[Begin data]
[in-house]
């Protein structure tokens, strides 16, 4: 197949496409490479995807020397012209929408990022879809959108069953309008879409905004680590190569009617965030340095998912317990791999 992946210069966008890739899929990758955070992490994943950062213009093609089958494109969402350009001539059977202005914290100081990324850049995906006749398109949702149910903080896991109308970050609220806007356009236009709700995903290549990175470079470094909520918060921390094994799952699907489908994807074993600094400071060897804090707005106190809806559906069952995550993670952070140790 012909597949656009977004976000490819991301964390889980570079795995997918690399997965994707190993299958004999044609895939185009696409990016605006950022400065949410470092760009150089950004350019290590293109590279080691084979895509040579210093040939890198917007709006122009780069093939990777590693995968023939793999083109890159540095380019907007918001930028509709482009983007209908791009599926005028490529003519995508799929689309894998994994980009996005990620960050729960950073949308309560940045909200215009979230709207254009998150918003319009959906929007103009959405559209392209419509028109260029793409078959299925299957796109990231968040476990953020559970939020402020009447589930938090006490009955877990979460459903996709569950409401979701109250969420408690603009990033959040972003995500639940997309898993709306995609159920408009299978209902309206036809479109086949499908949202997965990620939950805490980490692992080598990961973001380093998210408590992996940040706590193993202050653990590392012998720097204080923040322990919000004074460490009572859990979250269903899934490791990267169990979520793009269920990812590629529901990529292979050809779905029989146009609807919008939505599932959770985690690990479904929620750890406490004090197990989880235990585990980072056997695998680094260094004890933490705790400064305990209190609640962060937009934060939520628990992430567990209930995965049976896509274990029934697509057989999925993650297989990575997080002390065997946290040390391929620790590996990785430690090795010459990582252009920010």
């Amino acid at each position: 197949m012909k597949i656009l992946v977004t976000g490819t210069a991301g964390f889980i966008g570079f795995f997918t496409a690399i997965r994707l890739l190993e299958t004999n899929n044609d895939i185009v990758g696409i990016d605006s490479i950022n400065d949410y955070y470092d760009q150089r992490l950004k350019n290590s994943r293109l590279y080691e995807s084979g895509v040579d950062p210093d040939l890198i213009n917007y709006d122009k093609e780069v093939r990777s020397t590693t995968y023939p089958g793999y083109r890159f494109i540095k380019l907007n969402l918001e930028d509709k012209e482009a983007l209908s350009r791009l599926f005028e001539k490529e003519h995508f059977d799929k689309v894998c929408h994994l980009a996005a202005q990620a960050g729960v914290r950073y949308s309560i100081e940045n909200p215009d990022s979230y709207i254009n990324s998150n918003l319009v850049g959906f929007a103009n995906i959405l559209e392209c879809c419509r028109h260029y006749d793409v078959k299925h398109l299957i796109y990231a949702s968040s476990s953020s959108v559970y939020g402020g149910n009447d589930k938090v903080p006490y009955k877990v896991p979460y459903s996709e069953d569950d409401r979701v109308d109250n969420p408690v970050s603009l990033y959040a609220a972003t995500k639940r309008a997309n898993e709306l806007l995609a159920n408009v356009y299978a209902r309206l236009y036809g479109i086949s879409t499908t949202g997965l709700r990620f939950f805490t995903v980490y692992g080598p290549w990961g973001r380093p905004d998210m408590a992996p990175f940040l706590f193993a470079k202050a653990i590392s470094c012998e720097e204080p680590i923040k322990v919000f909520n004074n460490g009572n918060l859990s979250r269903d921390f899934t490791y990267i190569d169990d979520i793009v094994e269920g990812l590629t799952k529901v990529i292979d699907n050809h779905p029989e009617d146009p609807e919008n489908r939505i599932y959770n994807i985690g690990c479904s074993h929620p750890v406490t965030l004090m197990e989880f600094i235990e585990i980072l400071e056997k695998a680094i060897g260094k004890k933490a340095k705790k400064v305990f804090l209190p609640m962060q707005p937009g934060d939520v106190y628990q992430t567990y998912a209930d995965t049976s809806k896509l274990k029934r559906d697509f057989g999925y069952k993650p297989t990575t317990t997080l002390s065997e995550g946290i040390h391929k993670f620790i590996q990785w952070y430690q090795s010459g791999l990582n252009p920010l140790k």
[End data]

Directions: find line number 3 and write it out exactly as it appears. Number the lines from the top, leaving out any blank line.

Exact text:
């Amino acid at each position: 197949m012909k597949i656009l992946v977004t976000g490819t210069a991301g964390f889980i966008g570079f795995f997918t496409a690399i997965r994707l890739l190993e299958t004999n899929n044609d895939i185009v990758g696409i990016d605006s490479i950022n400065d949410y955070y470092d760009q150089r992490l950004k350019n290590s994943r293109l590279y080691e995807s084979g895509v040579d950062p210093d040939l890198i213009n917007y709006d122009k093609e780069v093939r990777s020397t590693t995968y023939p089958g793999y083109r890159f494109i540095k380019l907007n969402l918001e930028d509709k012209e482009a983007l209908s350009r791009l599926f005028e001539k490529e003519h995508f059977d799929k689309v894998c929408h994994l980009a996005a202005q990620a960050g729960v914290r950073y949308s309560i100081e940045n909200p215009d990022s979230y709207i254009n990324s998150n918003l319009v850049g959906f929007a103009n995906i959405l559209e392209c879809c419509r028109h260029y006749d793409v078959k299925h398109l299957i796109y990231a949702s968040s476990s953020s959108v559970y939020g402020g149910n009447d589930k938090v903080p006490y009955k877990v896991p979460y459903s996709e069953d569950d409401r979701v109308d109250n969420p408690v970050s603009l990033y959040a609220a972003t995500k639940r309008a997309n898993e709306l806007l995609a159920n408009v356009y299978a209902r309206l236009y036809g479109i086949s879409t499908t949202g997965l709700r990620f939950f805490t995903v980490y692992g080598p290549w990961g973001r380093p905004d998210m408590a992996p990175f940040l706590f193993a470079k202050a653990i590392s470094c012998e720097e204080p680590i923040k322990v919000f909520n004074n460490g009572n918060l859990s979250r269903d921390f899934t490791y990267i190569d169990d979520i793009v094994e269920g990812l590629t799952k529901v990529i292979d699907n050809h779905p029989e009617d146009p609807e919008n489908r939505i599932y959770n994807i985690g690990c479904s074993h929620p750890v406490t965030l004090m197990e989880f600094i235990e585990i980072l400071e056997k695998a680094i060897g260094k004890k933490a340095k705790k400064v305990f804090l209190p609640m962060q707005p937009g934060d939520v106190y628990q992430t567990y998912a209930d995965t049976s809806k896509l274990k029934r559906d697509f057989g999925y069952k993650p297989t990575t317990t997080l002390s065997e995550g946290i040390h391929k993670f620790i590996q990785w952070y430690q090795s010459g791999l990582n252009p920010l140790k």